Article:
Brassfield Baptist Church was constituted on August, 23, 1823, by elders Zachariah Allen, James Weathers and William Worrel. The roots of that formation were planted over eighteen years earlier, however, when on July 17, 1805, James Weathers, John Matthews, William Moore and Robert Jeter were appointed commissioners of a meeting house. This meeting house had been erected on a plot of land on the north end of the church property and is today occupied by the cemetery. The union meeting house was used by various denominations on asssigned Sundays which was very common in that era. Baptist were at Brassfield from the start as James Weathers was a baptist minister.

The years 1805 through 1823 are a mystery as to what transpired at Brassfield's meeting house. In 1832 when elders Allen, Weathers And Worrel established Brassfield Church it was formed with only 19 members. The records for 1832, 1833, 1834 and 1835 are unavailable but growth was taking place as the membership has risen to 32 in 1836. From the year 1836 growth was rapid. The membership doubled from 41 in 1838 to 82 in 1840.

In 1841 the church received clear title to the one acre original site from Caleb Brassfield, then living in Tennessee. In 1842 the church purchased from Anthony Clement of Tennessee the approximate three acre tract on which the present structure stands. We do not know when the present structure was built; records of the church are not complete from the years 1842-1845. The records of the church are complete from 1846 and there is no mention in them of its construction. It is easy to imagine that with the rapid growth in numbers that the little log meeting house was inadequate and a new house became a necessity. Also the original wooden shingle roof was replaced in 1887 with tin. The normal life span of a wooden shingle roof is 40 to 50 years so this may help confirm an 1840's construction date. Combining all these evidences we arrive at a probable construction date of around 1842-1846.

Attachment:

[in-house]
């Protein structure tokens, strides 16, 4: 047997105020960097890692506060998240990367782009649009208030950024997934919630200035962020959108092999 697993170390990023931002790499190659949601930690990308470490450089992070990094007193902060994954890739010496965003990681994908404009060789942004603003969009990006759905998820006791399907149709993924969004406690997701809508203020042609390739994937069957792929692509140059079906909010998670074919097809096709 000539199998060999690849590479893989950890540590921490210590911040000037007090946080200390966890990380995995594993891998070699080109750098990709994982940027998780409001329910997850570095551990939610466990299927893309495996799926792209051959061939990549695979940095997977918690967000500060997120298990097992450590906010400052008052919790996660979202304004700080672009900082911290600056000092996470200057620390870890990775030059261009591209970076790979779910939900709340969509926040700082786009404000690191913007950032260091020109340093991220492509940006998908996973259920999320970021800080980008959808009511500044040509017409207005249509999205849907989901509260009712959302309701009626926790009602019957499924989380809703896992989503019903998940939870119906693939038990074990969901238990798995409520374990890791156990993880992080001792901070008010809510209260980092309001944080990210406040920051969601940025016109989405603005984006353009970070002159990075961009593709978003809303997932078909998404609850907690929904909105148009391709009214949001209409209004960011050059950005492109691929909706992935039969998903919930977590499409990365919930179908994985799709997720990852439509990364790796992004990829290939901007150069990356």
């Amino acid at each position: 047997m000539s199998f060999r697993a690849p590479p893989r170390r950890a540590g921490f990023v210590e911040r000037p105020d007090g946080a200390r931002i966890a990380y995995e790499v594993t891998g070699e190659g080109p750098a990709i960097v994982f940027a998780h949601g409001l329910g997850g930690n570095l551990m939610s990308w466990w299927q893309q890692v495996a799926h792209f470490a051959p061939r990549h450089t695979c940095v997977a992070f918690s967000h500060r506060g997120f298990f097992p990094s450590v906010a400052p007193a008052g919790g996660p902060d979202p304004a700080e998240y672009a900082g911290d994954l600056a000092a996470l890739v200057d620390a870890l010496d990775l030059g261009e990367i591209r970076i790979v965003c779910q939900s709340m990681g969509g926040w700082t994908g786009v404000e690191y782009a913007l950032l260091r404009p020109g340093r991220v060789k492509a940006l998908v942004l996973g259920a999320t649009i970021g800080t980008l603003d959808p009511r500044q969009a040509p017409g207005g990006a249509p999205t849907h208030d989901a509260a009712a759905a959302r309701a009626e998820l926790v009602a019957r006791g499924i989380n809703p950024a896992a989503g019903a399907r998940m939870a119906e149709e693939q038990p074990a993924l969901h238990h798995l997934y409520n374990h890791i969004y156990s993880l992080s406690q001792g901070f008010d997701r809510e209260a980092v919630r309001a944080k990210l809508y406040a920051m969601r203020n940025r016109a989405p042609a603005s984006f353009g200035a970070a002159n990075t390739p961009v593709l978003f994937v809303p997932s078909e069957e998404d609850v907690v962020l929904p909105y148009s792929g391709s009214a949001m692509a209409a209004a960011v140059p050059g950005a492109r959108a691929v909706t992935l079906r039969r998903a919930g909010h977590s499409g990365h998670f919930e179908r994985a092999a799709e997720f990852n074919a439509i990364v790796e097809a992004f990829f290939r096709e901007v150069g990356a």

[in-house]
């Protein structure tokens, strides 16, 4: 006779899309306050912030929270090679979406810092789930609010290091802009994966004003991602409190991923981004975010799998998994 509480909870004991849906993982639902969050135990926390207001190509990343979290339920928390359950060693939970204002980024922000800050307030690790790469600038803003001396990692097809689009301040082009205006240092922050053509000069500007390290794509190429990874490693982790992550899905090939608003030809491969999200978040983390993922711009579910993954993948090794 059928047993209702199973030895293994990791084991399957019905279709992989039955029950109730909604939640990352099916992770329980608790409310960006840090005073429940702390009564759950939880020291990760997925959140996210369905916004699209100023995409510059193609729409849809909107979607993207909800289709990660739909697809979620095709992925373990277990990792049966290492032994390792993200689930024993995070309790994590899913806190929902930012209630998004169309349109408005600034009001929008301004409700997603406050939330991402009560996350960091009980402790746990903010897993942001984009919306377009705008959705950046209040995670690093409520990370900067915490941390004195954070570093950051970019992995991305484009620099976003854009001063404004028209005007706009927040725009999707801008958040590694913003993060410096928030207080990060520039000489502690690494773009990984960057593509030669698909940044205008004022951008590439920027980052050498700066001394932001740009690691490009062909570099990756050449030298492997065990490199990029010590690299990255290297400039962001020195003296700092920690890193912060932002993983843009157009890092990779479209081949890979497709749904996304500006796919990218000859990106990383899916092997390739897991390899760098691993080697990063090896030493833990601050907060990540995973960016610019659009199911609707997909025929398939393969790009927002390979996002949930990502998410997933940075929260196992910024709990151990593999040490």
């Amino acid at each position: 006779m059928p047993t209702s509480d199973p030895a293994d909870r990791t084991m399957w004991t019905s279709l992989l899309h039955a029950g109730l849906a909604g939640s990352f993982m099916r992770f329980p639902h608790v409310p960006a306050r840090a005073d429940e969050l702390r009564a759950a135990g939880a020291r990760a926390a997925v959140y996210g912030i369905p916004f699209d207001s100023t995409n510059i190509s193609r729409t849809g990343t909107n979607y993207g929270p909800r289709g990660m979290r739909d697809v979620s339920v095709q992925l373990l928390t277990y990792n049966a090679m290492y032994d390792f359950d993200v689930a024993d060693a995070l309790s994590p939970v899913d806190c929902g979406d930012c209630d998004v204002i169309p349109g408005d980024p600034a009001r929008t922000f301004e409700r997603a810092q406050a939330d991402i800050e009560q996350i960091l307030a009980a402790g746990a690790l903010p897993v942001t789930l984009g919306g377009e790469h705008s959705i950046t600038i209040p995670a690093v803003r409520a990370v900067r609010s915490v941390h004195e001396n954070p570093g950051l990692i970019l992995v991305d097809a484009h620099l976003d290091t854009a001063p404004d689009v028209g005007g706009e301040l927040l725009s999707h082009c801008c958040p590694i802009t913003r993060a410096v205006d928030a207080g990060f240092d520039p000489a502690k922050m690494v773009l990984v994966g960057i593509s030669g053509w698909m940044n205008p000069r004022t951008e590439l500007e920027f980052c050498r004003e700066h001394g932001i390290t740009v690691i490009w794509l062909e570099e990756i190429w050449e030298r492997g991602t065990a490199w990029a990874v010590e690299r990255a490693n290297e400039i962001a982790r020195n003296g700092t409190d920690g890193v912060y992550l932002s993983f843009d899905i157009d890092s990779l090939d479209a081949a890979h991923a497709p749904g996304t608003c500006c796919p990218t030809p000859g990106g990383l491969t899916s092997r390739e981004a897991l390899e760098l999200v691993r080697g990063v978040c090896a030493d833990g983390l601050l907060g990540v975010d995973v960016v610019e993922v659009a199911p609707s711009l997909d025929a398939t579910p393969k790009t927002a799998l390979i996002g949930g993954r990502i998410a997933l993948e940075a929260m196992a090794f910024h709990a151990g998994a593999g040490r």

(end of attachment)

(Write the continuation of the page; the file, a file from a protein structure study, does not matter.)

On August 31, 1988, Brassfield Baptist Church was entered in the National Register of Historical Places. A brass marker is placed on the front entrance of the church.